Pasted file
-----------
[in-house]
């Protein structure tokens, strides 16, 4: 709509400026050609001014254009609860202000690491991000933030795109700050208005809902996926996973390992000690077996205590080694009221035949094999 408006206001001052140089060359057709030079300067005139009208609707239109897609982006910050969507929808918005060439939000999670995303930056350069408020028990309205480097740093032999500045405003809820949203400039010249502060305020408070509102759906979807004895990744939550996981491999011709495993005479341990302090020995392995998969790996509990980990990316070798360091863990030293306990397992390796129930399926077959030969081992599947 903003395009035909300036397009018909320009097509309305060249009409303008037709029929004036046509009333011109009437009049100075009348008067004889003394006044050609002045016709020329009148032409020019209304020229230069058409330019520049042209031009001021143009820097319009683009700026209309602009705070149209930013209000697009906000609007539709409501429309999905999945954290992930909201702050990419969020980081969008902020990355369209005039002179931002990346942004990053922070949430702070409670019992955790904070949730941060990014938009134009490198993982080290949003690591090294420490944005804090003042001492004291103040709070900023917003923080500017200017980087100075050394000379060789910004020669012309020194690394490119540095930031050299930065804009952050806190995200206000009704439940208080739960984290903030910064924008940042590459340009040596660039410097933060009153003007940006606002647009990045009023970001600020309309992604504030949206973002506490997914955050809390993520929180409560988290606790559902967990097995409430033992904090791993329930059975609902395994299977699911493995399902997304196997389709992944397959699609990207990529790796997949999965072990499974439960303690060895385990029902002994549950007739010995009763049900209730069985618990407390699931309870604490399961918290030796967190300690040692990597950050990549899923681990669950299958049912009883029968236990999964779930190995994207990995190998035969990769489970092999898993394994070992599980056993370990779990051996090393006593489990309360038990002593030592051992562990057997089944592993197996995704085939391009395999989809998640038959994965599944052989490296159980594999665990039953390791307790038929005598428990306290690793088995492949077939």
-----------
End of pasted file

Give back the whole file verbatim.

[in-house]
């Protein structure tokens, strides 16, 4: 709509400026050609001014254009609860202000690491991000933030795109700050208005809902996926996973390992000690077996205590080694009221035949094999 408006206001001052140089060359057709030079300067005139009208609707239109897609982006910050969507929808918005060439939000999670995303930056350069408020028990309205480097740093032999500045405003809820949203400039010249502060305020408070509102759906979807004895990744939550996981491999011709495993005479341990302090020995392995998969790996509990980990990316070798360091863990030293306990397992390796129930399926077959030969081992599947 903003395009035909300036397009018909320009097509309305060249009409303008037709029929004036046509009333011109009437009049100075009348008067004889003394006044050609002045016709020329009148032409020019209304020229230069058409330019520049042209031009001021143009820097319009683009700026209309602009705070149209930013209000697009906000609007539709409501429309999905999945954290992930909201702050990419969020980081969008902020990355369209005039002179931002990346942004990053922070949430702070409670019992955790904070949730941060990014938009134009490198993982080290949003690591090294420490944005804090003042001492004291103040709070900023917003923080500017200017980087100075050394000379060789910004020669012309020194690394490119540095930031050299930065804009952050806190995200206000009704439940208080739960984290903030910064924008940042590459340009040596660039410097933060009153003007940006606002647009990045009023970001600020309309992604504030949206973002506490997914955050809390993520929180409560988290606790559902967990097995409430033992904090791993329930059975609902395994299977699911493995399902997304196997389709992944397959699609990207990529790796997949999965072990499974439960303690060895385990029902002994549950007739010995009763049900209730069985618990407390699931309870604490399961918290030796967190300690040692990597950050990549899923681990669950299958049912009883029968236990999964779930190995994207990995190998035969990769489970092999898993394994070992599980056993370990779990051996090393006593489990309360038990002593030592051992562990057997089944592993197996995704085939391009395999989809998640038959994965599944052989490296159980594999665990039953390791307790038929005598428990306290690793088995492949077939």